Essentially, they advocate for doing potentially unnecessary homework from approximately age five to ten as a way of practicing for doing necessary homework from age 10 to 15.
No research has ever been conducted to determine whether this claim has any merit.
In a single study, parents and teachers of middle school students believed that homework improved students' study skills and personal responsibility skills.
Leone & Richards (1989) found that students generally had negative emotions when completing homework and reduced engagement compared to other activities.
Students in the survey who were ridiculed or punished by parents and peers had a higher incidence of depression symptoms, with 2.2% of students reporting that they "always" had suicidal thoughts, and anxiety was exacerbated by punishments and criticism of students by teachers for both problems with homework as well as forgetting to hand in homework.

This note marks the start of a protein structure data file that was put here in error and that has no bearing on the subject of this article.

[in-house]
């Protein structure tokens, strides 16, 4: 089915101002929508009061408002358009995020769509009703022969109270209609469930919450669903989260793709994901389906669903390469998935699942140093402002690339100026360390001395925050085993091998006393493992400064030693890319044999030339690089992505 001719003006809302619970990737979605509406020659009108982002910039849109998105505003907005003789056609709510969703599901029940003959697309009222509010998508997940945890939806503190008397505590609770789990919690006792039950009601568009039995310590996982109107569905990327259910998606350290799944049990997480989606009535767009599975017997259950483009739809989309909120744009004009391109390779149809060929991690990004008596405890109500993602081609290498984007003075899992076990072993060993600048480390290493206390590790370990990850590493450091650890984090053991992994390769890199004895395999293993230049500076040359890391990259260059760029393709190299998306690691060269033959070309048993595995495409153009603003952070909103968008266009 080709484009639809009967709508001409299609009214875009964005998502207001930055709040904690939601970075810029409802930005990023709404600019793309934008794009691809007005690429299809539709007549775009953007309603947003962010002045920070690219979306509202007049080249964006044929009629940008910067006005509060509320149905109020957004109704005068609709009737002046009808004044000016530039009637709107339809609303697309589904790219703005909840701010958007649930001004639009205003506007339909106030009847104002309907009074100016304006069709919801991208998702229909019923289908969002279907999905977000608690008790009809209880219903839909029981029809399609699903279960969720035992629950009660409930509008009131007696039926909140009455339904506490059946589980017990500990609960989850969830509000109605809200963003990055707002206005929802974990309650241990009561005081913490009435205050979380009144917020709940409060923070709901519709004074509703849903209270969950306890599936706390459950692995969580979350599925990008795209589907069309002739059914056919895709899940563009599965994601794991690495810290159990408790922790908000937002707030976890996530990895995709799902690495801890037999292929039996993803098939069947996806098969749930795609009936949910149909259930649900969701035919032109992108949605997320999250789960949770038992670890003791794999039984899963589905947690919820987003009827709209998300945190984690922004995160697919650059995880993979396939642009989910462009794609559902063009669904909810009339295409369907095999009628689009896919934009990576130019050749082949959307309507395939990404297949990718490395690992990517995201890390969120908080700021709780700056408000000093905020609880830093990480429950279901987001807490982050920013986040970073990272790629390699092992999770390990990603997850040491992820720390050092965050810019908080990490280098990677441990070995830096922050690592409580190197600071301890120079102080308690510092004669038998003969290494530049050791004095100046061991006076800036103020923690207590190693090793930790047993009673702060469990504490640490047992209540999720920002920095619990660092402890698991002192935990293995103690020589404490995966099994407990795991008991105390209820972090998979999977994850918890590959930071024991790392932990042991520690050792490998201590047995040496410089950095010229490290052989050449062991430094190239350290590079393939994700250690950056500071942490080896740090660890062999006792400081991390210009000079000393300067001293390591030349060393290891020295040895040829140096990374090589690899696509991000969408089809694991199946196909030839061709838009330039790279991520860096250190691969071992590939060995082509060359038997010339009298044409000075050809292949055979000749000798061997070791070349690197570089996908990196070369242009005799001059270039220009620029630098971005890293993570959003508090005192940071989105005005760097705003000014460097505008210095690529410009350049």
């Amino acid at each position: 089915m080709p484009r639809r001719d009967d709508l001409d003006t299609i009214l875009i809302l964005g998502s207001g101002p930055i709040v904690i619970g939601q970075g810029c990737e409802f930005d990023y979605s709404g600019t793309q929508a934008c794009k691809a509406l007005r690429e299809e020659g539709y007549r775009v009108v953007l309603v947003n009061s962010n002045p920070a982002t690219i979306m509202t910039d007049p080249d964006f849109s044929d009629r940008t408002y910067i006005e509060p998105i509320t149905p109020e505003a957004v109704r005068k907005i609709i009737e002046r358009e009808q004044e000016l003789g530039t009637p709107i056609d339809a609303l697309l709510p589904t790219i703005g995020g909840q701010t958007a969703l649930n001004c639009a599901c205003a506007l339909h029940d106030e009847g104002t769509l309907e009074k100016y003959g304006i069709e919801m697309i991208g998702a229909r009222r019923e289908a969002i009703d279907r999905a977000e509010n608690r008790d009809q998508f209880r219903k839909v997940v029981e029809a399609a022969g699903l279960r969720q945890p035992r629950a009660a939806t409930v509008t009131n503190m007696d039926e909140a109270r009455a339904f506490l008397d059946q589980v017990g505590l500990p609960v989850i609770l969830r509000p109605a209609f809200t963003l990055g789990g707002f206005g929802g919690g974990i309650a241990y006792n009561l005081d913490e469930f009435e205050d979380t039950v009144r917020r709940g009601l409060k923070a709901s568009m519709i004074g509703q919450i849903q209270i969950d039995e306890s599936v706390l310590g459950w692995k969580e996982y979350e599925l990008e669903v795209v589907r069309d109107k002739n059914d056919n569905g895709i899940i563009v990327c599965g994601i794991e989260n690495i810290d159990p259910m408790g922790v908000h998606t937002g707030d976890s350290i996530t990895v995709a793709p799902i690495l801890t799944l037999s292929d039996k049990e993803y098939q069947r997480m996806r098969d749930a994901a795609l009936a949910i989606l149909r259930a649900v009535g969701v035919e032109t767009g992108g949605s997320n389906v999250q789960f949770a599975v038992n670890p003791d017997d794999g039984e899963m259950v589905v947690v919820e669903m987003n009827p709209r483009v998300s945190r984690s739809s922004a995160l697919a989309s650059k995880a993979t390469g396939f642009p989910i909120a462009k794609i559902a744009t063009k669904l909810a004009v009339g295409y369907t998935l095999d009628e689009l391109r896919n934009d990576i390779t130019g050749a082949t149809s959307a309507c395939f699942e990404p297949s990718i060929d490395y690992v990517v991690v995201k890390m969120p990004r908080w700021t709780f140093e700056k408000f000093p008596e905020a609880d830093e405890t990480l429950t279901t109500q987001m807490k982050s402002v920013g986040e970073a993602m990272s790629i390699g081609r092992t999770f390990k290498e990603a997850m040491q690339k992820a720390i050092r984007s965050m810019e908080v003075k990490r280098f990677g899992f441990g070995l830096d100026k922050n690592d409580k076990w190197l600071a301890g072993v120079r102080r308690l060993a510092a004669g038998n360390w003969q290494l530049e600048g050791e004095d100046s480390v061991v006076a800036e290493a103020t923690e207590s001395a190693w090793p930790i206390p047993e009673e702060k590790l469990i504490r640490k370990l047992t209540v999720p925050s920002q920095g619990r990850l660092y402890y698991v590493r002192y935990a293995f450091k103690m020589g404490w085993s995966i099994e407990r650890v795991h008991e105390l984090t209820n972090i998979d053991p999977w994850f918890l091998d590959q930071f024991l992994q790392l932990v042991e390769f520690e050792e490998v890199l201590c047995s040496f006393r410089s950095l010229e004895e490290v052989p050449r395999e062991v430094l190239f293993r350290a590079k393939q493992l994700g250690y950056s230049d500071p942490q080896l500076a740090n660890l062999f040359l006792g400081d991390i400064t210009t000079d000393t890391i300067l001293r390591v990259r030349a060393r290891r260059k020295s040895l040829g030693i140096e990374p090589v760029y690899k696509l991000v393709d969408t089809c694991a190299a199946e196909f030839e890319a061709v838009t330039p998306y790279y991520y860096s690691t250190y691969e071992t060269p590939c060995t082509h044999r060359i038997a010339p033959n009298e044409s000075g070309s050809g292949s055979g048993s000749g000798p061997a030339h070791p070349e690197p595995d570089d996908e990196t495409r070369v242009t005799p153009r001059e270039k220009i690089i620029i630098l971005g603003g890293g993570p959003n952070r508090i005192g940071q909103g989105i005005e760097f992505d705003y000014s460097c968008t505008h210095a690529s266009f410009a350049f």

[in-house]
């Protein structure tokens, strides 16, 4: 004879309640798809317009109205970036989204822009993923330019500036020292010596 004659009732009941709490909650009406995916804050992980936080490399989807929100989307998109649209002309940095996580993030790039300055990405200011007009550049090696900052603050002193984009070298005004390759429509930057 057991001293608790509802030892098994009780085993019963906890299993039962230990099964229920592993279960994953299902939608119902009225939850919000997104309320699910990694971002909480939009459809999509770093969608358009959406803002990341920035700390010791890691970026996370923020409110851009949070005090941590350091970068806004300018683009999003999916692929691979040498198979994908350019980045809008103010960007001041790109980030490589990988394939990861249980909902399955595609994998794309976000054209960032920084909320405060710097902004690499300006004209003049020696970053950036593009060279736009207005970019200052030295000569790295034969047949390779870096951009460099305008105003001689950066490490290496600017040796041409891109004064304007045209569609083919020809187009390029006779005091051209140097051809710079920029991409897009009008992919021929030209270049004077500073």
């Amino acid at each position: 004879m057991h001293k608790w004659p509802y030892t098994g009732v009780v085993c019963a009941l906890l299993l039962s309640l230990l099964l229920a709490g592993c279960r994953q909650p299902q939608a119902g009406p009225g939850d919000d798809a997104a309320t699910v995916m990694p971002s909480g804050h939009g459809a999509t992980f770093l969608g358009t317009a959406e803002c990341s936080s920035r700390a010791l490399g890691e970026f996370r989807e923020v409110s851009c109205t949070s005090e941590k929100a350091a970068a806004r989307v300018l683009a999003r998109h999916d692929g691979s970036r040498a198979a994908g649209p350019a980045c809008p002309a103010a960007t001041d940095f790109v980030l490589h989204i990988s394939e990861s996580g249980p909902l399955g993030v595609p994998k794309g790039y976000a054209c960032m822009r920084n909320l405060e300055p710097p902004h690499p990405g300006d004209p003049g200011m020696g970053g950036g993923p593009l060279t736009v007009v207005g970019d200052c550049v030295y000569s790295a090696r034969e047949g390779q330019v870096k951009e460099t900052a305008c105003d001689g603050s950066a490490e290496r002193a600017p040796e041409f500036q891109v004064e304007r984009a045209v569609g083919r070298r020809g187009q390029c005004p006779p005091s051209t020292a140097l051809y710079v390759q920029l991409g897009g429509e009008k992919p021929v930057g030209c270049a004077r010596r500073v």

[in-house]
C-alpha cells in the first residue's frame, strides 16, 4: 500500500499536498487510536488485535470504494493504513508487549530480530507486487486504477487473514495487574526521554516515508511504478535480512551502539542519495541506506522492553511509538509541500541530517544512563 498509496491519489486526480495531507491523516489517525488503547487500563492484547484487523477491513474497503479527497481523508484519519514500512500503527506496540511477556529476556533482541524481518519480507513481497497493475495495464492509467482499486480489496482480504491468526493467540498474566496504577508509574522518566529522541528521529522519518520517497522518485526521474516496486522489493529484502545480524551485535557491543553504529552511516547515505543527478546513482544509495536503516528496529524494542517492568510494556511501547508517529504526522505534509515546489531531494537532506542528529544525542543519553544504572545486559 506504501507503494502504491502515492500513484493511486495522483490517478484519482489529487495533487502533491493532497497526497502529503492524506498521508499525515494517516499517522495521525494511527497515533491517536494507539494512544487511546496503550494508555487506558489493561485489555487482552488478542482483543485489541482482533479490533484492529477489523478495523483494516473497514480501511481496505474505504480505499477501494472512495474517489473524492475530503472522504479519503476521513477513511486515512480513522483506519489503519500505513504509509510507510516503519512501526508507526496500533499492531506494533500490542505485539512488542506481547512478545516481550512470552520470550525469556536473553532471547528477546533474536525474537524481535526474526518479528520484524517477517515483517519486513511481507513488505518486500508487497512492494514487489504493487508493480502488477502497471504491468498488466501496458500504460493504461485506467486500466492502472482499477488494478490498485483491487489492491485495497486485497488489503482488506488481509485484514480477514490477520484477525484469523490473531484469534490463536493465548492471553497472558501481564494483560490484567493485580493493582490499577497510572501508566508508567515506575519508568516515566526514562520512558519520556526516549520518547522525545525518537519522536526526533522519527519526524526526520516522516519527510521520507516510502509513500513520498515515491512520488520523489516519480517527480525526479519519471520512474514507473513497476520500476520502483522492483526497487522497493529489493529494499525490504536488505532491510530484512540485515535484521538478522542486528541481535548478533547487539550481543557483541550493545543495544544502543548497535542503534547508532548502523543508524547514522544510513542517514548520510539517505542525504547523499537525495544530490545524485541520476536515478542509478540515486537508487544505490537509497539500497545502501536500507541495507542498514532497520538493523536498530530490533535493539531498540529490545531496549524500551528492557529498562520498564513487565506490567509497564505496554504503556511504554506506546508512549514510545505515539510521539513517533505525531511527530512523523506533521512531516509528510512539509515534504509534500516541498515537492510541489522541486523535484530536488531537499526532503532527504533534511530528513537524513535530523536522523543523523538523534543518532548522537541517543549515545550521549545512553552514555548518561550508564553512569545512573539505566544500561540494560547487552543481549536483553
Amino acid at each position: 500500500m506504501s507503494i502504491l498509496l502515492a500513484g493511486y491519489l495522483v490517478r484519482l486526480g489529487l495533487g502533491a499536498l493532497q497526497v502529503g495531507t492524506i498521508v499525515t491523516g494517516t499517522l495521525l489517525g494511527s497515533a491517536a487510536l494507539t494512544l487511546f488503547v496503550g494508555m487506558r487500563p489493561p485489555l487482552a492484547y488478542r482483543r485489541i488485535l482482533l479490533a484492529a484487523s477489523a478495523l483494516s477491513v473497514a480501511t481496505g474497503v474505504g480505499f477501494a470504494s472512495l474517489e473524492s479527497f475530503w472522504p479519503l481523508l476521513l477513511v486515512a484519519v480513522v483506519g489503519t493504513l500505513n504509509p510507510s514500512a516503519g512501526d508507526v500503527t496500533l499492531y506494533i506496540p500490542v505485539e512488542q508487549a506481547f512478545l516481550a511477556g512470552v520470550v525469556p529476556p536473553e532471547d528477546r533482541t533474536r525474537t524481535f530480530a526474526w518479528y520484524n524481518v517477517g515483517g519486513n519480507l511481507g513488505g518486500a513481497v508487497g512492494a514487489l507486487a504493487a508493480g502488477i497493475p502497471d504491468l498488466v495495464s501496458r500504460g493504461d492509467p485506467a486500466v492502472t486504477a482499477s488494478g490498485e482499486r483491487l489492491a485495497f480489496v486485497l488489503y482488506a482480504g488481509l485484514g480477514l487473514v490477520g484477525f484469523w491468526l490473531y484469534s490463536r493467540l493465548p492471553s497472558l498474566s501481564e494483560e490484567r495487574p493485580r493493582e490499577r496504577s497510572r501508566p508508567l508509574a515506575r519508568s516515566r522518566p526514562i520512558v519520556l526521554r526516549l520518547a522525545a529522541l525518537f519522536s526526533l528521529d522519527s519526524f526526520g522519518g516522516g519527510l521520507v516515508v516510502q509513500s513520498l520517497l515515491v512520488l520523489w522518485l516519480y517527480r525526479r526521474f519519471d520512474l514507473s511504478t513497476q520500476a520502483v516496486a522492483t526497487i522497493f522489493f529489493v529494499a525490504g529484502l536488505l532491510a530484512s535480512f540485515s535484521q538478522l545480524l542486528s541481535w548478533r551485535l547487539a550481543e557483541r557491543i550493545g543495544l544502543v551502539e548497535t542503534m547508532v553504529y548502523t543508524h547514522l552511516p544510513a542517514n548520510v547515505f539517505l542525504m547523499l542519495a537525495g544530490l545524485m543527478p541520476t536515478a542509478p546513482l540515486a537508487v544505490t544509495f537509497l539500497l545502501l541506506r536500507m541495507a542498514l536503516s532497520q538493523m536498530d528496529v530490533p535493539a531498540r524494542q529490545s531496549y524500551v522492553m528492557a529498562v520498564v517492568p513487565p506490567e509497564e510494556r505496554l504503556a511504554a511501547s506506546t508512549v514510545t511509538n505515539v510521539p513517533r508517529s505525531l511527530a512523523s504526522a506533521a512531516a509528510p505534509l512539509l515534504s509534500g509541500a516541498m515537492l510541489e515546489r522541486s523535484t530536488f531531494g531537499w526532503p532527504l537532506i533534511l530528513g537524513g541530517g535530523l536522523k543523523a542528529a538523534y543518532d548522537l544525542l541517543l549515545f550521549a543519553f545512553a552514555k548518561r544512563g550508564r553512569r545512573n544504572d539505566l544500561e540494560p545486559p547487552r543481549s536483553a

A 2007 study of American students by Met Life found that 89% of students felt stressed from homework, with 34% reporting that they "often" or "very often" felt stressed from homework.
Homework also provides an opportunity for parents to participate in their children's education.
Homework is designed to reinforce what students have already learned.
Homework can cause tension and conflict in the home as well as at school, and can reduce students' family and leisure time.
In the Cheung & Leung-Ngai (1992) survey, failure to complete homework and low grades where homework was a contributing factor was correlated with greater conflict; some students have reported teachers and parents frequently criticizing their work.